IPSX will operate two markets. IPSX Prime (launched in 2019), admits to trading issuers owning underlying property assets. Our second market, IPSX Wholesale, subject to FCA regulatory approval, will be exclusively for professional investors and has been designed to provide real estate owners with an onshore market that is capable of accepting a variety of different corporate structures within a flexible regulatory environment, including JV REITs.
IPSX Prime enables prospective issuers to bring to market an Initial Public Offering (IPO) of shares in companies which own underlying property assets, which are single commercial real estate assets, or multiple assets with commonality, and are, or are proposed to be, securitised for the purposes of trading on the Exchange. For example, a commercial office block that occupies a single geographic location or postal address; or comprises a single building or a group of co-located buildings.
IPSX expects that an underlying property asset should be of institutional grade (i.e. each Issuer’s asset(s) will generally have a Market Value in excess of £50m).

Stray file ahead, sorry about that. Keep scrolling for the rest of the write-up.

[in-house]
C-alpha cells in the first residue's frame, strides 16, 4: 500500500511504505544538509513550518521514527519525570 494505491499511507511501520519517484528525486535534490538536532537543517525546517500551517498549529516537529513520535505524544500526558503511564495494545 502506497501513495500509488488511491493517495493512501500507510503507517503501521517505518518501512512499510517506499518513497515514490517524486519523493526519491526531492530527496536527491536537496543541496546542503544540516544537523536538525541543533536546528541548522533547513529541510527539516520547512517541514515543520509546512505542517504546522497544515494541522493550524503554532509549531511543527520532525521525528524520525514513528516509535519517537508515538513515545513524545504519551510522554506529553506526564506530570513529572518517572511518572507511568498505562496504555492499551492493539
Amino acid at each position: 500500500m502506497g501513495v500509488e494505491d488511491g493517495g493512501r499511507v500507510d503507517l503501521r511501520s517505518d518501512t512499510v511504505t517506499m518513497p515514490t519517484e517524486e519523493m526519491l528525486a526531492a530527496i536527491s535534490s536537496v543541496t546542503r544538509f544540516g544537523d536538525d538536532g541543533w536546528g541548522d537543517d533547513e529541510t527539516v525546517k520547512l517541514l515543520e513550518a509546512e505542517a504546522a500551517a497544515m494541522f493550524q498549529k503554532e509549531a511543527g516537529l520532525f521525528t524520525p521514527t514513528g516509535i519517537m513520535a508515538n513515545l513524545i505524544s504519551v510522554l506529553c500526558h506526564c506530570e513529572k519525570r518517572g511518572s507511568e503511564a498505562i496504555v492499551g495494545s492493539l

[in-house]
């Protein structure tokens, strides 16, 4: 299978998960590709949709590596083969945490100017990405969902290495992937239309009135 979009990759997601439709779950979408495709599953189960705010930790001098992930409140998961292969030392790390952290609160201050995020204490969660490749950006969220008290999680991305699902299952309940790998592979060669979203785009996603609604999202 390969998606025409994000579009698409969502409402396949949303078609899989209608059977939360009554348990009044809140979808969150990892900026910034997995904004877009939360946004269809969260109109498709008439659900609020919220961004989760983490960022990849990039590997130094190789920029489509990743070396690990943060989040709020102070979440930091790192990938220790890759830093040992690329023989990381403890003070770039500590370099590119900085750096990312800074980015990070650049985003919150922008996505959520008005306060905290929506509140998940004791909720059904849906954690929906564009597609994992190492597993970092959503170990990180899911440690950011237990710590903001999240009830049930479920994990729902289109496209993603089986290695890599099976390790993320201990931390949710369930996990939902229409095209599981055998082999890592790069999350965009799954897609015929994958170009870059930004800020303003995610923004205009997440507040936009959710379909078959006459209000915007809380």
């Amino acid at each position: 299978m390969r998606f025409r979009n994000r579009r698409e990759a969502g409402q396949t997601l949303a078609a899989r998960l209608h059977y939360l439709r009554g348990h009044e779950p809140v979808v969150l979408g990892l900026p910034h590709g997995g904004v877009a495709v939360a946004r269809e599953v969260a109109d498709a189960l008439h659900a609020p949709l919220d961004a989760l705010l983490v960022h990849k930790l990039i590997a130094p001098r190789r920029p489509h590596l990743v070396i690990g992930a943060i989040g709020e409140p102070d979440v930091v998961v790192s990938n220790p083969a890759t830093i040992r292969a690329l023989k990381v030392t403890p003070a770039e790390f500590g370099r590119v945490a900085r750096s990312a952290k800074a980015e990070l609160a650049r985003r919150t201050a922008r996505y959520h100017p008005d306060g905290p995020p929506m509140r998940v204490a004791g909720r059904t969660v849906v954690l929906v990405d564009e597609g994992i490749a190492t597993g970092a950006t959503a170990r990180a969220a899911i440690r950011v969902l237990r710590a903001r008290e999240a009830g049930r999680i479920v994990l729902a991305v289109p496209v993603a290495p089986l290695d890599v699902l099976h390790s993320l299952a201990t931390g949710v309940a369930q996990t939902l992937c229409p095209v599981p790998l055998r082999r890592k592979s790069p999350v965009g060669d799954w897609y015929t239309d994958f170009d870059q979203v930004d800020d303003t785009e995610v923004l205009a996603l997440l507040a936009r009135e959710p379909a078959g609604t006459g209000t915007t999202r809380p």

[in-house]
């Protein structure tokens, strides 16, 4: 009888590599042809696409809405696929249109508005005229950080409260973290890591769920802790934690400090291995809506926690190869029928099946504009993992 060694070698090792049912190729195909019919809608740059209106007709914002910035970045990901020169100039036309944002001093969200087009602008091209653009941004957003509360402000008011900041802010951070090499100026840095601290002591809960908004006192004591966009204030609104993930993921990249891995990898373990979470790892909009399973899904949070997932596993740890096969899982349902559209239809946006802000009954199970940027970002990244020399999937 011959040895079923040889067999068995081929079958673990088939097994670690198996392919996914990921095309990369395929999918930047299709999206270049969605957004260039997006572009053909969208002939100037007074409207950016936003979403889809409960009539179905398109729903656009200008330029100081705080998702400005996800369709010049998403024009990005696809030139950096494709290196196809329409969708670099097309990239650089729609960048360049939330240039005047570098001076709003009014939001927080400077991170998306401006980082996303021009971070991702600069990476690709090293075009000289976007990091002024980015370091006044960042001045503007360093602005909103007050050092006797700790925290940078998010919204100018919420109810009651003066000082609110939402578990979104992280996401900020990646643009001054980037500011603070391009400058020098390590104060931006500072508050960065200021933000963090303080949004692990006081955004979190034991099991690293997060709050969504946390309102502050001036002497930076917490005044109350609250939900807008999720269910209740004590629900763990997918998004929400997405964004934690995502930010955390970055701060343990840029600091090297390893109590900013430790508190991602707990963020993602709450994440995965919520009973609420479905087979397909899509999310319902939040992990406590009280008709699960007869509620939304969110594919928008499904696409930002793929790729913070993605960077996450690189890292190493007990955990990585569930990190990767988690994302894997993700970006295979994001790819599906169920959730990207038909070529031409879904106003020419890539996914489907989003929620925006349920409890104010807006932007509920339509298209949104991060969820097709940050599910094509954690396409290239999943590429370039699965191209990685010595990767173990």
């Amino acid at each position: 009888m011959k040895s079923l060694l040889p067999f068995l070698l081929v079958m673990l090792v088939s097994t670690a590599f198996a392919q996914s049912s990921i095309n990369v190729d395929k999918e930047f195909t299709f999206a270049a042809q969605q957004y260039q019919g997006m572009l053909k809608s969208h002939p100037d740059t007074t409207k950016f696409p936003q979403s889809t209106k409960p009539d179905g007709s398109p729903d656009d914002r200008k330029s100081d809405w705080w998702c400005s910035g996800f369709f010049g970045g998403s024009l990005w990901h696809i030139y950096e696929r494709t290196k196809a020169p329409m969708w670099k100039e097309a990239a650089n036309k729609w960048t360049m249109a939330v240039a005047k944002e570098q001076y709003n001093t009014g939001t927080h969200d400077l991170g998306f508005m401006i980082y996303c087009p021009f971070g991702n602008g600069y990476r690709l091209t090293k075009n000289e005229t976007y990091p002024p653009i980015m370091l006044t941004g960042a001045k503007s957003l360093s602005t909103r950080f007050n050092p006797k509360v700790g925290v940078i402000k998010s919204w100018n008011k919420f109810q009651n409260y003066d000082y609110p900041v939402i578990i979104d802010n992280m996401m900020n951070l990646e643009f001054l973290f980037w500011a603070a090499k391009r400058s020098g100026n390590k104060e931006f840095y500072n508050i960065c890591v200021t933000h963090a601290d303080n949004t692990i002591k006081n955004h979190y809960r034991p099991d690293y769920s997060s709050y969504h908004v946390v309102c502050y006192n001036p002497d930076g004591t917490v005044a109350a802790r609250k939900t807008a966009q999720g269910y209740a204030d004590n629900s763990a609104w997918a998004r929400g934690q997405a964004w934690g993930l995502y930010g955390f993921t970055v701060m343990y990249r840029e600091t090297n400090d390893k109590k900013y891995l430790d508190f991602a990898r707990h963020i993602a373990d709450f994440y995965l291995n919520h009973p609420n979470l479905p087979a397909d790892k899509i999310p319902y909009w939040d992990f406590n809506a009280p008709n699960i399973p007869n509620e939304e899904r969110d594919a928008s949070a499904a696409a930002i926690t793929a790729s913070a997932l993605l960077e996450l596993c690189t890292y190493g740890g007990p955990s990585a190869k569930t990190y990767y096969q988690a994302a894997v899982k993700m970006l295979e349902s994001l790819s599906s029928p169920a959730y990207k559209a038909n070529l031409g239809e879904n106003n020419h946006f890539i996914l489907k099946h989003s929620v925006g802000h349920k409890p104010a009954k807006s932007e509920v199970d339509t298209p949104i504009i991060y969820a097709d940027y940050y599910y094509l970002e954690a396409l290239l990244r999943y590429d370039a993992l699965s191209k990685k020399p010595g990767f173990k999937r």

To be admitted to IPSX Prime, the Issuer must:
- Have a minimum initial market capitalisation of at least £25m
- Appoint an IPSX Lead Adviser to manage the IPO process
- Appoint an IPSX Approved Valuer
- Appoint an IPSX Market Maker
- Sell down a minimum 25% of the company’s shares at the point of admission
- Observe an initial leverage limit in the entity of 40%
- Prepare a prospectus for approval by the FCA including a valuation report, reference the applicable corporate governance code, and have audited accounts.
IPSX Wholesale will be a MTF, a multilateral trading facility that facilitates the exchange of financial instruments between multiple parties. IPSX Wholesale has been designed for real estate owners holding commercial real estate in structures which may be more complex than the structures employed by issuers which are suitable for admission to IPSX Prime, and therefore be more suited for institutional investors.
The types of issuer could include more complex ownership structures, more complex legal arrangements, different leverage ratios (potentially impacting on returns), more unusual tenancy arrangements or tenancy covenants, and potentially issuers of commercial real estate companies where the assets are under development rather than fully established operating companies, i.e. property companies and investment companies.
These arrangements would all be subject to disclosure where material to investment decisions, and institutional investors would be capable of undertaking the more detailed due diligence required to inform their investment decisions.
Further details will be made available as plans are finalised and subject to regulatory approval.